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The Addressee and Date of Callimachus' Hymn to Artemis

Leanna Boychenko

In this paper, I argue that Callimachus’ Hymn to Artemis was written in honor of the princess Berenike, daughter of Berenike II and Ptolemy Euergetes in 239 or 238 BCE. This identification makes the Hymn to Artemis Callimachus’ latest datable work and could push back the presumed date of Callimachus’ death, which is usually placed around 240-238 BCE. My argument is based on evidence from a trilingual inscription from 238 BCE known as the Canopus Decree (OGIS 56) as well as intertextual ties to Callimachus’ twelfth Iambus.

Throughout his works, Callimachus frequently praises the Ptolemaic family. This is especially prevalent in the Hymns, in which side-by-side praise of god and ruler blurs the line between mortal and divine. Sometimes this praise is overt: Apollo foretells the birth of “another god,” Ptolemy Philadelphos, in the Hymn to Delos (165) and, although it is highly fragmentary, the title of the Deification of Arsinoe leaves no question as to its content. At other times, however, the praise is more subtle, leading to debate about whom precisely Callimachus has in mind when, for example, he praises “my king” (Hymn to Zeus 86, Hymn to Apollo 27). The Hymn to Artemis presents similar difficulties, for we have no external information about the date, addressee, or the possible occasion for its composition.

Scholars have linked the Hymn to Artemis to Arsinoe, wife of Ptolemy Soter, due to a cameo depicting her in the guise of the goddess (Acosta-Hughes and Cusset 2012) as well as to Berenike II, whom Callimachus honors in the Lock of Berenike and the Victoria Berenices (Depew 2004, Gutzwiller 2007). Both Arsinoe and Berenike were associated with—and worshipped as—Demeter/Isis and Aphrodite, however, making their association with a virgin goddess incongruous, especially in a hymn which emphasizes her perpetual partheneia from the start (6). Instead, I argue that the Hymn to Artemis was written for a real-life perpetual parthenos, the deified daughter of Euergetes, who died at a young age in 238 BCE.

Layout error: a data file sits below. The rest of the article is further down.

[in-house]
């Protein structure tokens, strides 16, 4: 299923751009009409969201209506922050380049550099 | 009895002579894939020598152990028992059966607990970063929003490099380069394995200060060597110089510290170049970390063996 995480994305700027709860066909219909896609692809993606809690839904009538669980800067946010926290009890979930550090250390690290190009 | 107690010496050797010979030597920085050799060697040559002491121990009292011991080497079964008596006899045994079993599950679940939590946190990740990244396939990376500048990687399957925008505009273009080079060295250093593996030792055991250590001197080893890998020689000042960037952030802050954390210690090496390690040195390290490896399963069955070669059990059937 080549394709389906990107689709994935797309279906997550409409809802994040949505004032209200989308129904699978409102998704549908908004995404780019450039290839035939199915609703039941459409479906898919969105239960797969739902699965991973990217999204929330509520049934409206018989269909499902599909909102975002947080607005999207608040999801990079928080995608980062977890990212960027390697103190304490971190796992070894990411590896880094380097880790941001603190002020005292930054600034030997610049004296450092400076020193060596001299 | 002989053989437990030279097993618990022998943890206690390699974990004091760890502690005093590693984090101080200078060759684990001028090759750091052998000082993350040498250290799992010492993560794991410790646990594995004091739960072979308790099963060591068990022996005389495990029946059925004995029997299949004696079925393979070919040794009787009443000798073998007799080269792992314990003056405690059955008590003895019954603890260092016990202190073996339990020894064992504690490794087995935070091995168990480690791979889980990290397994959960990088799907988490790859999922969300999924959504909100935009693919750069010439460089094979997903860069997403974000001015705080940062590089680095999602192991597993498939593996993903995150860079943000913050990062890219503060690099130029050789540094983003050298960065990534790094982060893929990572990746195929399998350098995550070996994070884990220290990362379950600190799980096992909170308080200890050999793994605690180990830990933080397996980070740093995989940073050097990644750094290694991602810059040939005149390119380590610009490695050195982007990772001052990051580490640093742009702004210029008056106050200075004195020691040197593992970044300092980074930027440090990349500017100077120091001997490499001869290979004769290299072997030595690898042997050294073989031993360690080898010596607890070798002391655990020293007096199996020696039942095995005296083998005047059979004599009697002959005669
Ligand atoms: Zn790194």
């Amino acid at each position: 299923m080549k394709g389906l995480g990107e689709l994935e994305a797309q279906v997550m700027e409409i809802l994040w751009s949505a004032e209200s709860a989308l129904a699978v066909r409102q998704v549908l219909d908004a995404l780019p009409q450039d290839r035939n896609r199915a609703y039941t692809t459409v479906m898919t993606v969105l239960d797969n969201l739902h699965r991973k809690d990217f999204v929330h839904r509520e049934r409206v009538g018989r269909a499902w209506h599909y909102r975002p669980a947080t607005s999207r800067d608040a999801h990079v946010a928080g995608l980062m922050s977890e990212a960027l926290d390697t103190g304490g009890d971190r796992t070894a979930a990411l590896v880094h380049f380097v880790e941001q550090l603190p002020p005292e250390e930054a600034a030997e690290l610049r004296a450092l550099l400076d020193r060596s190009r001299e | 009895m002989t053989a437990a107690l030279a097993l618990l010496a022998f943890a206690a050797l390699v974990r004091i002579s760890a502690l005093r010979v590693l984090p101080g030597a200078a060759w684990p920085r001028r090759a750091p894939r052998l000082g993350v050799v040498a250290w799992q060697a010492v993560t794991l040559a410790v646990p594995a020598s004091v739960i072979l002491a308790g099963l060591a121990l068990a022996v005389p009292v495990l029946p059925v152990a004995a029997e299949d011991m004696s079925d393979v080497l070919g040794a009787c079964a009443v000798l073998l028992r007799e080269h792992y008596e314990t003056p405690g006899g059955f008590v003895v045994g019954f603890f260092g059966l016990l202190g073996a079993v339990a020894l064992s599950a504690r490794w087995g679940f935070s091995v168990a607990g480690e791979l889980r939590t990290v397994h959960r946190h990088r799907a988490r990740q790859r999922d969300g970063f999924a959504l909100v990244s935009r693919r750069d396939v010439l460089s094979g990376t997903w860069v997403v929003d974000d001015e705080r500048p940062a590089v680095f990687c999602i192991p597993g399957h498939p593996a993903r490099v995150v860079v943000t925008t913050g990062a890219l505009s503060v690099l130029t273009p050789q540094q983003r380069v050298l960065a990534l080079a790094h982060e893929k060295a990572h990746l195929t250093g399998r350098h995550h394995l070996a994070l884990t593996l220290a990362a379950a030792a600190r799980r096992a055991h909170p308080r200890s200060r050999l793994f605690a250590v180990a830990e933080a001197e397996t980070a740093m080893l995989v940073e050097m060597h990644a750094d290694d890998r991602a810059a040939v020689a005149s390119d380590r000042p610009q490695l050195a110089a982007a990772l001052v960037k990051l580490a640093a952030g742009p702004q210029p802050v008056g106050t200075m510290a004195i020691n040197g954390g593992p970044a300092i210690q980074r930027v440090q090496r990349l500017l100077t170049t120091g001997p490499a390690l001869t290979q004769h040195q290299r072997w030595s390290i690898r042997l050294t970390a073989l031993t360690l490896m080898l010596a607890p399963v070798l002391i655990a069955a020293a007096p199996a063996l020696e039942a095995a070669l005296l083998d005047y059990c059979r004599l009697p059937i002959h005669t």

The Canopus Decree announces the princess Berenike’s post-mortem deification and proscribes the worship accompanying her divinity. We have limited information for her brief life, but scholars have argued that she was no more than a year old when she died (Bennett 2002). In the decree she is first referred to as a parthenos (47) and then specifically called the Mistress of Parthenoi (61). She is also compared to the Egyptian daughter of Helios/Ra, who was the “sight” and “crown” (56) of her father. The themes of virginity and paternal love in the Decree provide a clear link to the goddess Artemis in Callimachus’ hymn, who is depicted as a young girl, a favorite of her father, asking him for eternal maidenhood.

I argue that this claim is supported by Callimachus’ Iambus 12, which was written for the hebdoma or seventh-day celebration of the birth of a girl to Callimachus’ friend Leon. The Iambus’ narrative told of Hebe’s hebdoma, but the poem itself begins with a prayer to Artemis and has clear intertextual ties to the Hymn to Artemis and the Hymn to Zeus, mentioning both Cretan Artemis and the empty tomb of Zeus in what remains of the opening 16 lines. The fact that Iambus 12 was written for a little girl and has clear connections to the Hymn to Artemis supports the argument that the Hymn to Artemis was written for a little girl as well, maybe even also in celebration of her hebdoma.

If indeed the Hymn to Artemis was written for the princess Berenike in 239 or 238 BCE, this information supplements our scant knowledge of the end of Callimachus’ life and career. It also broadens our picture of which members of the Ptolemaic family were praised and in what guise, expanding our view of the politics of Callimachus’ Hymns.

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Contexts and Paratexts of Hellenistic Poetry

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